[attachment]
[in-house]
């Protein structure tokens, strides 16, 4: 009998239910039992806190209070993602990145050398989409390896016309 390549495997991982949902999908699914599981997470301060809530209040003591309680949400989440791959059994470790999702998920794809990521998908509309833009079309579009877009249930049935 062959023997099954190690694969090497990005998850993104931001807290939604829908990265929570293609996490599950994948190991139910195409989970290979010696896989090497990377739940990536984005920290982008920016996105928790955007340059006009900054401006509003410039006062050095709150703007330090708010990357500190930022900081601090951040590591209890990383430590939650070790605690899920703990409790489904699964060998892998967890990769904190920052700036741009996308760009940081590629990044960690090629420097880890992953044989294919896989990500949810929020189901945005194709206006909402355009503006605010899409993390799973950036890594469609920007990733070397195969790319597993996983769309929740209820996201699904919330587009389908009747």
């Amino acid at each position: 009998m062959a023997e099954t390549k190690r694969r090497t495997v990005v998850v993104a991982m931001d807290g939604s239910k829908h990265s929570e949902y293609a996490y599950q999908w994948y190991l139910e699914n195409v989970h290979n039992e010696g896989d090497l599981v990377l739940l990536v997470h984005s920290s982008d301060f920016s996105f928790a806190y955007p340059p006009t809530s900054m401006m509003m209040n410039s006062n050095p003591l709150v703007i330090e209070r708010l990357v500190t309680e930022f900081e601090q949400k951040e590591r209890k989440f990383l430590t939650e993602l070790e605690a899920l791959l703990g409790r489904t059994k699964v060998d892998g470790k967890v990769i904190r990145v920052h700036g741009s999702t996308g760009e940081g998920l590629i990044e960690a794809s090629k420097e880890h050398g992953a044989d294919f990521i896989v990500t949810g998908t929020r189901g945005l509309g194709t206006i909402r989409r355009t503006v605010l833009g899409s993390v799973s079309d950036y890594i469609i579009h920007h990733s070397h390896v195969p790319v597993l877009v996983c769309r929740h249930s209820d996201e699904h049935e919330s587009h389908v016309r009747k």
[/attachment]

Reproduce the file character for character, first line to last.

[in-house]
């Protein structure tokens, strides 16, 4: 009998239910039992806190209070993602990145050398989409390896016309 390549495997991982949902999908699914599981997470301060809530209040003591309680949400989440791959059994470790999702998920794809990521998908509309833009079309579009877009249930049935 062959023997099954190690694969090497990005998850993104931001807290939604829908990265929570293609996490599950994948190991139910195409989970290979010696896989090497990377739940990536984005920290982008920016996105928790955007340059006009900054401006509003410039006062050095709150703007330090708010990357500190930022900081601090951040590591209890990383430590939650070790605690899920703990409790489904699964060998892998967890990769904190920052700036741009996308760009940081590629990044960690090629420097880890992953044989294919896989990500949810929020189901945005194709206006909402355009503006605010899409993390799973950036890594469609920007990733070397195969790319597993996983769309929740209820996201699904919330587009389908009747």
């Amino acid at each position: 009998m062959a023997e099954t390549k190690r694969r090497t495997v990005v998850v993104a991982m931001d807290g939604s239910k829908h990265s929570e949902y293609a996490y599950q999908w994948y190991l139910e699914n195409v989970h290979n039992e010696g896989d090497l599981v990377l739940l990536v997470h984005s920290s982008d301060f920016s996105f928790a806190y955007p340059p006009t809530s900054m401006m509003m209040n410039s006062n050095p003591l709150v703007i330090e209070r708010l990357v500190t309680e930022f900081e601090q949400k951040e590591r209890k989440f990383l430590t939650e993602l070790e605690a899920l791959l703990g409790r489904t059994k699964v060998d892998g470790k967890v990769i904190r990145v920052h700036g741009s999702t996308g760009e940081g998920l590629i990044e960690a794809s090629k420097e880890h050398g992953a044989d294919f990521i896989v990500t949810g998908t929020r189901g945005l509309g194709t206006i909402r989409r355009t503006v605010l833009g899409s993390v799973s079309d950036y890594i469609i579009h920007h990733s070397h390896v195969p790319v597993l877009v996983c769309r929740h249930s209820d996201e699904h049935e919330s587009h389908v016309r009747k």